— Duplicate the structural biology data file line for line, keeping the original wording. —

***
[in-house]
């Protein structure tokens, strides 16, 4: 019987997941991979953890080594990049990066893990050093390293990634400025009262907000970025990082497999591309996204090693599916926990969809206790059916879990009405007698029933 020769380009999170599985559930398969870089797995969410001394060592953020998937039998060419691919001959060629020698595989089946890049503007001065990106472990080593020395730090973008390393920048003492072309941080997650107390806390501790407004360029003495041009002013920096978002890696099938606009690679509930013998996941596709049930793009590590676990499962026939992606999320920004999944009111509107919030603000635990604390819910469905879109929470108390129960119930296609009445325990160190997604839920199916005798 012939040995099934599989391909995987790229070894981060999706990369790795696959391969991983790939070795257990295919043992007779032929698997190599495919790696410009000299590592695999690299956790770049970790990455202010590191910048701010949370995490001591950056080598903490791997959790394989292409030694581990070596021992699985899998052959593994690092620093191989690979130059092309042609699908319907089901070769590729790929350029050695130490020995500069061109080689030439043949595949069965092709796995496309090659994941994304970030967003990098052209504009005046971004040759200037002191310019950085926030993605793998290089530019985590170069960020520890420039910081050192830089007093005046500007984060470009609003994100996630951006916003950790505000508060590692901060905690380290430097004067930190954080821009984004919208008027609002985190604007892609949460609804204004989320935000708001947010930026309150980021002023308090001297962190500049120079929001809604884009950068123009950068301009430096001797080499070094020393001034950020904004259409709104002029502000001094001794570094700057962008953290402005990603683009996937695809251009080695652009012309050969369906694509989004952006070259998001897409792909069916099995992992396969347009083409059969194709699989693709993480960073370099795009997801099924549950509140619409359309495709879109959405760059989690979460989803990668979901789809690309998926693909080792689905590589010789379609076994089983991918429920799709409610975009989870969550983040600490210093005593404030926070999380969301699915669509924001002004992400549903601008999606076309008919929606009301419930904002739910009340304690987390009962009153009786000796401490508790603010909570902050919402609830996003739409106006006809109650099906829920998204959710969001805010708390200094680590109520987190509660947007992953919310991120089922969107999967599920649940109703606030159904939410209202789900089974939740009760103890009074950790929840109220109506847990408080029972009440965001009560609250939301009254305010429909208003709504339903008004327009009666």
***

[in-house]
């Protein structure tokens, strides 16, 4: 019987997941991979953890080594990049990066893990050093390293990634400025009262907000970025990082497999591309996204090693599916926990969809206790059916879990009405007698029933 020769380009999170599985559930398969870089797995969410001394060592953020998937039998060419691919001959060629020698595989089946890049503007001065990106472990080593020395730090973008390393920048003492072309941080997650107390806390501790407004360029003495041009002013920096978002890696099938606009690679509930013998996941596709049930793009590590676990499962026939992606999320920004999944009111509107919030603000635990604390819910469905879109929470108390129960119930296609009445325990160190997604839920199916005798 012939040995099934599989391909995987790229070894981060999706990369790795696959391969991983790939070795257990295919043992007779032929698997190599495919790696410009000299590592695999690299956790770049970790990455202010590191910048701010949370995490001591950056080598903490791997959790394989292409030694581990070596021992699985899998052959593994690092620093191989690979130059092309042609699908319907089901070769590729790929350029050695130490020995500069061109080689030439043949595949069965092709796995496309090659994941994304970030967003990098052209504009005046971004040759200037002191310019950085926030993605793998290089530019985590170069960020520890420039910081050192830089007093005046500007984060470009609003994100996630951006916003950790505000508060590692901060905690380290430097004067930190954080821009984004919208008027609002985190604007892609949460609804204004989320935000708001947010930026309150980021002023308090001297962190500049120079929001809604884009950068123009950068301009430096001797080499070094020393001034950020904004259409709104002029502000001094001794570094700057962008953290402005990603683009996937695809251009080695652009012309050969369906694509989004952006070259998001897409792909069916099995992992396969347009083409059969194709699989693709993480960073370099795009997801099924549950509140619409359309495709879109959405760059989690979460989803990668979901789809690309998926693909080792689905590589010789379609076994089983991918429920799709409610975009989870969550983040600490210093005593404030926070999380969301699915669509924001002004992400549903601008999606076309008919929606009301419930904002739910009340304690987390009962009153009786000796401490508790603010909570902050919402609830996003739409106006006809109650099906829920998204959710969001805010708390200094680590109520987190509660947007992953919310991120089922969107999967599920649940109703606030159904939410209202789900089974939740009760103890009074950790929840109220109506847990408080029972009440965001009560609250939301009254305010429909208003709504339903008004327009009666």